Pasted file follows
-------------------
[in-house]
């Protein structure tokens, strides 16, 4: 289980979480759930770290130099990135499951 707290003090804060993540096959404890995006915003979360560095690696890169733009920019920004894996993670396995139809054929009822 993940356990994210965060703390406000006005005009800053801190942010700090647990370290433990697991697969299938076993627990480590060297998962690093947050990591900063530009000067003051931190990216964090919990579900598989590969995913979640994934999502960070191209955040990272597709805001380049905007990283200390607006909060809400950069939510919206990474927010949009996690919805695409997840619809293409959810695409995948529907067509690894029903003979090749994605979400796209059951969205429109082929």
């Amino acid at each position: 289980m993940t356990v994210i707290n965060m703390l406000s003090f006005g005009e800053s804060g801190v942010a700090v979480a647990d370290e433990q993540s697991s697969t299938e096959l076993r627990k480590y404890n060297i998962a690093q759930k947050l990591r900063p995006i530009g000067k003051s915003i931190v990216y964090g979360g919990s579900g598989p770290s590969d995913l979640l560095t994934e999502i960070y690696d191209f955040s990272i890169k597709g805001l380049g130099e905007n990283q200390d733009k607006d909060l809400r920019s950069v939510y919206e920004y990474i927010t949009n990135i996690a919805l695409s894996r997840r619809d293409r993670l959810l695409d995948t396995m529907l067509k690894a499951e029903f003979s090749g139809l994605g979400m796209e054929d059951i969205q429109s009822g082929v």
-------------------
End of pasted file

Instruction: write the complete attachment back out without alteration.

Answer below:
[in-house]
């Protein structure tokens, strides 16, 4: 289980979480759930770290130099990135499951 707290003090804060993540096959404890995006915003979360560095690696890169733009920019920004894996993670396995139809054929009822 993940356990994210965060703390406000006005005009800053801190942010700090647990370290433990697991697969299938076993627990480590060297998962690093947050990591900063530009000067003051931190990216964090919990579900598989590969995913979640994934999502960070191209955040990272597709805001380049905007990283200390607006909060809400950069939510919206990474927010949009996690919805695409997840619809293409959810695409995948529907067509690894029903003979090749994605979400796209059951969205429109082929």
């Amino acid at each position: 289980m993940t356990v994210i707290n965060m703390l406000s003090f006005g005009e800053s804060g801190v942010a700090v979480a647990d370290e433990q993540s697991s697969t299938e096959l076993r627990k480590y404890n060297i998962a690093q759930k947050l990591r900063p995006i530009g000067k003051s915003i931190v990216y964090g979360g919990s579900g598989p770290s590969d995913l979640l560095t994934e999502i960070y690696d191209f955040s990272i890169k597709g805001l380049g130099e905007n990283q200390d733009k607006d909060l809400r920019s950069v939510y919206e920004y990474i927010t949009n990135i996690a919805l695409s894996r997840r619809d293409r993670l959810l695409d995948t396995m529907l067509k690894a499951e029903f003979s090749g139809l994605g979400m796209e054929d059951i969205q429109s009822g082929v």